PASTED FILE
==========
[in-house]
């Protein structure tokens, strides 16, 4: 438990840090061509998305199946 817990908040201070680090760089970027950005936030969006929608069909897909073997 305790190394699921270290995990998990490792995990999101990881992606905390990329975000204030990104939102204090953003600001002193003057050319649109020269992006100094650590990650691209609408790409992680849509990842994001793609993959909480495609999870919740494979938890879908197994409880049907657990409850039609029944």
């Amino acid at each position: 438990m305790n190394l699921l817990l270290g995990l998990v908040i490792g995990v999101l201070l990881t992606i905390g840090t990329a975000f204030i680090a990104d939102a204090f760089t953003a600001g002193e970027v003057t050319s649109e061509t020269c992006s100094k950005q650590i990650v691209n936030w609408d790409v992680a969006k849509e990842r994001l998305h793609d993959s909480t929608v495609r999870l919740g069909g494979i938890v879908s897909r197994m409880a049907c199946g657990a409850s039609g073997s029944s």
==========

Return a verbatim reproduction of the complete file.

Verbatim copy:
[in-house]
């Protein structure tokens, strides 16, 4: 438990840090061509998305199946 817990908040201070680090760089970027950005936030969006929608069909897909073997 305790190394699921270290995990998990490792995990999101990881992606905390990329975000204030990104939102204090953003600001002193003057050319649109020269992006100094650590990650691209609408790409992680849509990842994001793609993959909480495609999870919740494979938890879908197994409880049907657990409850039609029944």
């Amino acid at each position: 438990m305790n190394l699921l817990l270290g995990l998990v908040i490792g995990v999101l201070l990881t992606i905390g840090t990329a975000f204030i680090a990104d939102a204090f760089t953003a600001g002193e970027v003057t050319s649109e061509t020269c992006s100094k950005q650590i990650v691209n936030w609408d790409v992680a969006k849509e990842r994001l998305h793609d993959s909480t929608v495609r999870l919740g069909g494979i938890v879908s897909r197994m409880a049907c199946g657990a409850s039609g073997s029944s």